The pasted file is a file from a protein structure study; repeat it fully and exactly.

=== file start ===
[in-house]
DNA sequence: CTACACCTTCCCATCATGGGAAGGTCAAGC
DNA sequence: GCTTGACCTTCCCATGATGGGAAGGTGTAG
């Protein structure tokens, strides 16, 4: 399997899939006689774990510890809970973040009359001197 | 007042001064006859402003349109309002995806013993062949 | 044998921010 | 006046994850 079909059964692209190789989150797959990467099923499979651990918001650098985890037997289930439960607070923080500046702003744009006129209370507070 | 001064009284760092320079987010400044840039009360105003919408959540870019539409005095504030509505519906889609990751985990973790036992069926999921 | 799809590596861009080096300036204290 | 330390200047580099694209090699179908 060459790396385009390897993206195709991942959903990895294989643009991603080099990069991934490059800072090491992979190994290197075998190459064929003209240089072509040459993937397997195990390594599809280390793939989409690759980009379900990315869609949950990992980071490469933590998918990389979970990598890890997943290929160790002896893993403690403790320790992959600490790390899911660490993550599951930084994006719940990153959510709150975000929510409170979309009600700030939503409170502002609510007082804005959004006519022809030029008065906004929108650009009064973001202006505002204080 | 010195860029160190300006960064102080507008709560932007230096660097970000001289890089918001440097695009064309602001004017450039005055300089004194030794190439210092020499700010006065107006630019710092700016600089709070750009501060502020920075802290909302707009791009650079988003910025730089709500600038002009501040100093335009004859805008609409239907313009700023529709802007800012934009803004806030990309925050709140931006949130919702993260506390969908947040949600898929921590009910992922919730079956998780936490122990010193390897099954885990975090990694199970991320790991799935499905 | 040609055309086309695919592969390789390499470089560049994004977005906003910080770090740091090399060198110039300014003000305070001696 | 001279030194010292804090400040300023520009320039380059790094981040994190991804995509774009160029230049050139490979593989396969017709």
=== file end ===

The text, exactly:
[in-house]
DNA sequence: CTACACCTTCCCATCATGGGAAGGTCAAGC
DNA sequence: GCTTGACCTTCCCATGATGGGAAGGTGTAG
């Protein structure tokens, strides 16, 4: 399997899939006689774990510890809970973040009359001197 | 007042001064006859402003349109309002995806013993062949 | 044998921010 | 006046994850 079909059964692209190789989150797959990467099923499979651990918001650098985890037997289930439960607070923080500046702003744009006129209370507070 | 001064009284760092320079987010400044840039009360105003919408959540870019539409005095504030509505519906889609990751985990973790036992069926999921 | 799809590596861009080096300036204290 | 330390200047580099694209090699179908 060459790396385009390897993206195709991942959903990895294989643009991603080099990069991934490059800072090491992979190994290197075998190459064929003209240089072509040459993937397997195990390594599809280390793939989409690759980009379900990315869609949950990992980071490469933590998918990389979970990598890890997943290929160790002896893993403690403790320790992959600490790390899911660490993550599951930084994006719940990153959510709150975000929510409170979309009600700030939503409170502002609510007082804005959004006519022809030029008065906004929108650009009064973001202006505002204080 | 010195860029160190300006960064102080507008709560932007230096660097970000001289890089918001440097695009064309602001004017450039005055300089004194030794190439210092020499700010006065107006630019710092700016600089709070750009501060502020920075802290909302707009791009650079988003910025730089709500600038002009501040100093335009004859805008609409239907313009700023529709802007800012934009803004806030990309925050709140931006949130919702993260506390969908947040949600898929921590009910992922919730079956998780936490122990010193390897099954885990975090990694199970991320790991799935499905 | 040609055309086309695919592969390789390499470089560049994004977005906003910080770090740091090399060198110039300014003000305070001696 | 001279030194010292804090400040300023520009320039380059790094981040994190991804995509774009160029230049050139490979593989396969017709």